Liv Schulman’s films hijack television codes to engage in a biting analysis of traditional representations of gender and identity. Far from locking herself into scholarly postures, the artist prefers to play with irony and the absurd in order to better undermine all the clichés.
For her solo exhibition at Frac Bretagne, Liv Schulman has chosen to present the two seasons of her television series Brown, Yellow, White and Dead, 2020 and Brown, Yellow, White and Dead Dead, 2022. The public is invited to sit in a sculptural environment to watch the episodes broadcast alternately on either side of the space.
The first season Brown, Yellow, White and Dead, 2020 is a four-episode huis-clos in which Liv Schulman returns to the themes that are dear to her: sexuality, minority rights, but also the creative process. The artist adopts the codes of TV series and reality TV and tackles a cinematographic cliché, that of the film being made. In a makeshift living room, barricaded with large brown cardboard boxes taped shut to isolate the action from the outside world, producers, a director and actors discuss a horror film project which, in the process, is being made before our eyes. The script is read as attempts to direct the film, analyses, criticisms and arguments are made, with the protagonists either biting their toes or rolling on the floor. As is so often the case with Liv Schulman, in this case in piles of slimy, dodgy material, the references place the series in the tradition of films such as François Truffaut’s Day for Night or Jean-Luc Godard’s Keep Your Right Up, in an atmosphere that borrows from gore, Bis cinema or popular horror series. One of the great moments of Brown, Yellow, White and Dead is a lively discussion about the meaning of the insult “faggot”, where the protagonists rub themselves against the walls in a joyful dance that gets out of hand: this is how the film’s LGBTQIA+ commitment manifests itself, unambiguously, but in the liberating mode of a “state of anarchic trance”, making a mockery of those who give lessons.
In the second season Brown, Yellow, White and Dead Dead, 2022, the artist sets the scene in an underground car park. The protagonists of the first season are back, discussing and acting out possible scenarios for a horror film. From the very first episode, the viewer is caught up in the hypnotic spiral of speeches. Disembodied speeches, with no head or tail, spouted by prosumers  in perpetual retraining. Here, we know how to make kombucha and kefir, we think we are a shaman, a dietician and a sophrologist. Here, everything is possible, everything is interchangeable. The speeches of the car park present a new masculinity engaged in craft activities or those traditionally associated with women. The time is no longer vertical, as they say. People are setting up their own business while ensuring a less hierarchical organisation of work and production.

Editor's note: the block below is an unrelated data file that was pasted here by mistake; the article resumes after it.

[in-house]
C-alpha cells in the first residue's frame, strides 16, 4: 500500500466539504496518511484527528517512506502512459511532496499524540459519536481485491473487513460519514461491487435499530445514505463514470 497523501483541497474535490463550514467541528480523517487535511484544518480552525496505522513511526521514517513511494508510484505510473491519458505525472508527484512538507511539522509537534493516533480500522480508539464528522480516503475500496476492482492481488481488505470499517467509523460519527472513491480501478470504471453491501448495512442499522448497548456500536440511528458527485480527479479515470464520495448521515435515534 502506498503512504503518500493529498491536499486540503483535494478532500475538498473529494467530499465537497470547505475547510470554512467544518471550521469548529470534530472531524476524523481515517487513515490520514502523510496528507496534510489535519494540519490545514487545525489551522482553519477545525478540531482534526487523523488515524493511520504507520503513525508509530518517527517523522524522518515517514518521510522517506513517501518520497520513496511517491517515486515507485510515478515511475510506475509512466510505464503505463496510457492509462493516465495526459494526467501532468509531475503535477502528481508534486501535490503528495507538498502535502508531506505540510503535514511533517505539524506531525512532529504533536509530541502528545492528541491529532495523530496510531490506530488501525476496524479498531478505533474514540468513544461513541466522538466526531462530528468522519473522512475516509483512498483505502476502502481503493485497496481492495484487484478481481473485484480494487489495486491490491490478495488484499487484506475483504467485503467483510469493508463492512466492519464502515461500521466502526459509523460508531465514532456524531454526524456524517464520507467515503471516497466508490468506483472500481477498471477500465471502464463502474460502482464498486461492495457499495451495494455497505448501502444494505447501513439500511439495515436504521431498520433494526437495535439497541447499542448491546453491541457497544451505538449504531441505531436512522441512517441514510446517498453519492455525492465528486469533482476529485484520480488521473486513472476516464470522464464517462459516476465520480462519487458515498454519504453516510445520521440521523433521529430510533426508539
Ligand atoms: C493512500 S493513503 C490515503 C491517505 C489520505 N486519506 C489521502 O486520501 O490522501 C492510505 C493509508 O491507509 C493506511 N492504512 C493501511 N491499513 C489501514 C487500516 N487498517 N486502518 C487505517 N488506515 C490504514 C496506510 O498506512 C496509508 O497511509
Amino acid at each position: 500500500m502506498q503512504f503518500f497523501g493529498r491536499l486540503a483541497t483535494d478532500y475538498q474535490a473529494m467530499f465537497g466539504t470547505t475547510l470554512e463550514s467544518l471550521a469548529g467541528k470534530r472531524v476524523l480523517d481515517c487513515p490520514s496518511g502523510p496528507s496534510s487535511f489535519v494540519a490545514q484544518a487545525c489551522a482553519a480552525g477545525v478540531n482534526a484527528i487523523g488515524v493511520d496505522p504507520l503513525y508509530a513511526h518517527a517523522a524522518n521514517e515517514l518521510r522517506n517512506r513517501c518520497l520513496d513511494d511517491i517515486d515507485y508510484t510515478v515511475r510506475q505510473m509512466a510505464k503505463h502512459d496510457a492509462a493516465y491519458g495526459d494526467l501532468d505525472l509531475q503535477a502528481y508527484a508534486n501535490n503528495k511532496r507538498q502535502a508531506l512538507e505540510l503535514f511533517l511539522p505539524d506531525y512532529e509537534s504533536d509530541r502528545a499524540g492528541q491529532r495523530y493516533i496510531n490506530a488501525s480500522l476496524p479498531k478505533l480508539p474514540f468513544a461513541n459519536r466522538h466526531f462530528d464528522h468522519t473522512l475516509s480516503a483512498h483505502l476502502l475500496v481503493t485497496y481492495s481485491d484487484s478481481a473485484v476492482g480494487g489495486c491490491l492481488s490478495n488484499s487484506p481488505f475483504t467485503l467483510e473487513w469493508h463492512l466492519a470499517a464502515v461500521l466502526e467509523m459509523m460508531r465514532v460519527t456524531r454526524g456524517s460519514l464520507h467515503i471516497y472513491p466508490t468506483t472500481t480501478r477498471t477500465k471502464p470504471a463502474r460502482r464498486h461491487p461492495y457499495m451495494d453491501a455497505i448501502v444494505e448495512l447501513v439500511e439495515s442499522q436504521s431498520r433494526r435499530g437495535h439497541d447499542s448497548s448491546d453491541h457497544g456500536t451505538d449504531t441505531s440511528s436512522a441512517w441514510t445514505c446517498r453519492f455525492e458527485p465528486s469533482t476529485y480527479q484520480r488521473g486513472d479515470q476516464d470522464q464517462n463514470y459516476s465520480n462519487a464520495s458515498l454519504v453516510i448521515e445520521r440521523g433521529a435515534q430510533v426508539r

Based on Liv Schulman and creative chaos by Vanessa Morisset for Switch on paper, 2021 and Brown, Yellow, White and Dead Dead by Fatma Cheffi, 2022, public document published by the galerie anne barrault for the exhibition The New Inflation, April 9 – May 22, 2022.
 This term seeks to describe the tendencies of consumers to become more professional and closer to the figure of the producer (Wikipedia)
Liv Schulman (1985, Argentina) lives and works in Paris
Liv Schulman studied at the Ecole Nationale Supérieure d’Arts de Paris-Cergy, Goldsmiths University in London, UTDT in Buenos Aires and the Ecole Nationale Supérieure des Beaux-arts, Lyon. Her work has been shown in numerous solo and group exhibitions, notably at the Bemis Center for contemporary arts in Omaha, USA, the CRAC Alsace in Altkirch, the Centre Pompidou in Paris, the Ricard Foundation in Paris, the Reina Sofia Museum in Madrid, the MABA in Nogent-sur-Marne, Triangle France in Marseille and the Galerie Centre d’art contemporain in Noisy-le-Sec. She also participated in the Ateliers de Rennes-Biennale d’art contemporain in 2016.
Image : Liv Schulman, Brown, Yellow, White and Dead Dead, Episode 1. Detail capture © ADAGP, Paris 2023 – Courtesy of the artist, galerie anne barrault and Piedras galeria